Why There Is No Real Sovereign Debt Crisis In Italy

by: Elliott Auckland

Once again we, the human race, have proven our irrational abilities of completely misunderstanding a situation, forgetting history and missing the forest for the trees. Europe is a wealthy and competitive union that will work its way through this confidence crisis.

Misunderstanding Italy

The U.S and the UK love to be smug about the Eurozone's problems - I am British myself. But neither is it true that the problems are worse in Europe than elsewhere, or that they can't and won't be solved. I think the biggest fallacy that is spread around global media is the size of debt to GDP. I do not deny that a higher debt to GDP will likely reduce the long term growth potential - as government agents are far less efficient at allocating capital than the private agent.

But the sudden thought that because Italy has 120%* debt to GDP they will go bankrupt is rather ludicrous. Why? Well, just think about it, one is only analyzing the liability side of the balance sheet. A similar claim would be that JPM will go bankrupt because it has $2 trillion in liabilities - this is not true because a) Assets are greater than liabilities and b) Cash flows are generally positive. They are both liquid and solvent.

* Is debt to GDP for Italy really an accurate measure when the shadow economy is so large? I very much doubt it.

So, is Italy solvent?

Currently on the public sector liability side Italy has an undeniably large €1.9 trillion in debt and €2 trillion on the private sector side. (=246% of GDP, vs. 325% for the US)

In direct state sellable assets Italy has €0.8 trillion, and now, prepare yourselves...The Italian private sector? Over €6 trillion (just over 5x GDP).

Is Italy liquid?

Maybe a fact that you might not have known, but Italy has had a primary budget surplus for 17 of the past 20 years. Also, similarly to Japan, domestic ownership of debt is fairly high - with 6 trillion euros in private wealth it is quite easy to finance yourself.

Forgetting history

I forgive you for not knowing Italian economic history, but we have been here before, in a far worse predicament than today and solved it. In 1982 Italian government yields were 20%. In 1992 government yields were 15% (with exactly the same debt to GDP as today). In 2012 we are getting concerned over 5.5% interest rates. A further look into these occasions will tell you the patriotic nature that the Italian population responded with and that they dealt with the crisis at the time. When I see Italian football players coming out and buying Italian debt, as small as it seems I once again see that patriotism there.

Maybe, us in the west should take a look at our own history. The UK had 250% debt to GDP in 1950, while the US a bit more manageable 120%. Yet in these two examples of many, countries post world war managed to push through their heavy debt loads and overtime reduce to more attractive levels.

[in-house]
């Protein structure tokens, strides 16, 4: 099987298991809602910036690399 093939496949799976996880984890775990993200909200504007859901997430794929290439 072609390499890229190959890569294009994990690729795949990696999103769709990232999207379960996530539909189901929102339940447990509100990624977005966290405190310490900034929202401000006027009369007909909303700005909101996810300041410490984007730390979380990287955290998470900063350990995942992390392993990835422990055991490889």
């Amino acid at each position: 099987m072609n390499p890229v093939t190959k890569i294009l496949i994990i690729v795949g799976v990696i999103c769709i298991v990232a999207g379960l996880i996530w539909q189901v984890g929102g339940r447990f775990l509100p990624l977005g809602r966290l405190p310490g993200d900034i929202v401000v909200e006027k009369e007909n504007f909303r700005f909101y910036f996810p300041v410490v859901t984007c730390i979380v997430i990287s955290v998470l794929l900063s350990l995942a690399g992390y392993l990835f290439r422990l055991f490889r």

Missing the forest for the trees

Maybe we could focus on February Industrial production numbers, or perhaps quarterly GDP, or maybe an ECB minister saying they are still far away from buying Spanish debt. But this would be missing the bigger picture. Over the last 2 years Europe has come a long way:

  • Every country has an official budge balance target and austerity program. (On varying scales, unlike the US where no such agreement has been passed through law)
  • European firepower for bailouts, and financial aid has been boosted to over 1 trillion euros with the ESM coming into action.
  • The ECB has conducted the most effective monetary policy in aiding the crisis: A 1 trillion Euro Long Term Refinancing Operation (LTRO).
  • Italy has brought in an economically intelligent Prime minister in Mario Monti, who has already passed major reforms that will increase competition, productivity and ultimately growth in Italy, while also decreasing the fiscal burden.
  • Italian banks have written down assets aggressively and raised capital.
  • Even international spectators are more friendly towards helping Europe.

So who do I recommend?

Well, if you can buy into Italian equities directly there is a plethora of great companies to choose from. From the US, one can buy the EWI ETF that tracks Italian indices. Personally, I like going to the heart; buying Italian banks. Simply put Italian private institutions and individuals are so asset healthy that Non Performing Loans are ultimately limited. Banks like Unicredit OTCPK:UNCFF and Intesa Sanpaolo OTCPK:IITOF are on extraordinarily cheap valuations, while having a very diverse range of operations. (For example Unicredit has a large stake in Polish bank Pekao OTC:BKPKF, which is highly successful and trading above book - thus if they were to sell it at market prices it would create a significant Basel II/III Capital gain). Perhaps a move defensive way of playing an oversold stock would be Telecom Italia TI on 6.5 times Earnings and 5% dividend.

Not only do I believe that Italy's problems are very solvable, but the steps they are taking to reform their economy will contribute greatly to their long run economic growth potential. Italy is dealing with their problems, to look away now would be to miss a great turning point for this economy.

Disclosure: I am long OTCPK:UNCFF.

Additional disclosure: I am also long Italian asset manager Banca Generali, who I have not mentioned in this article nor are they traded outside of Italy.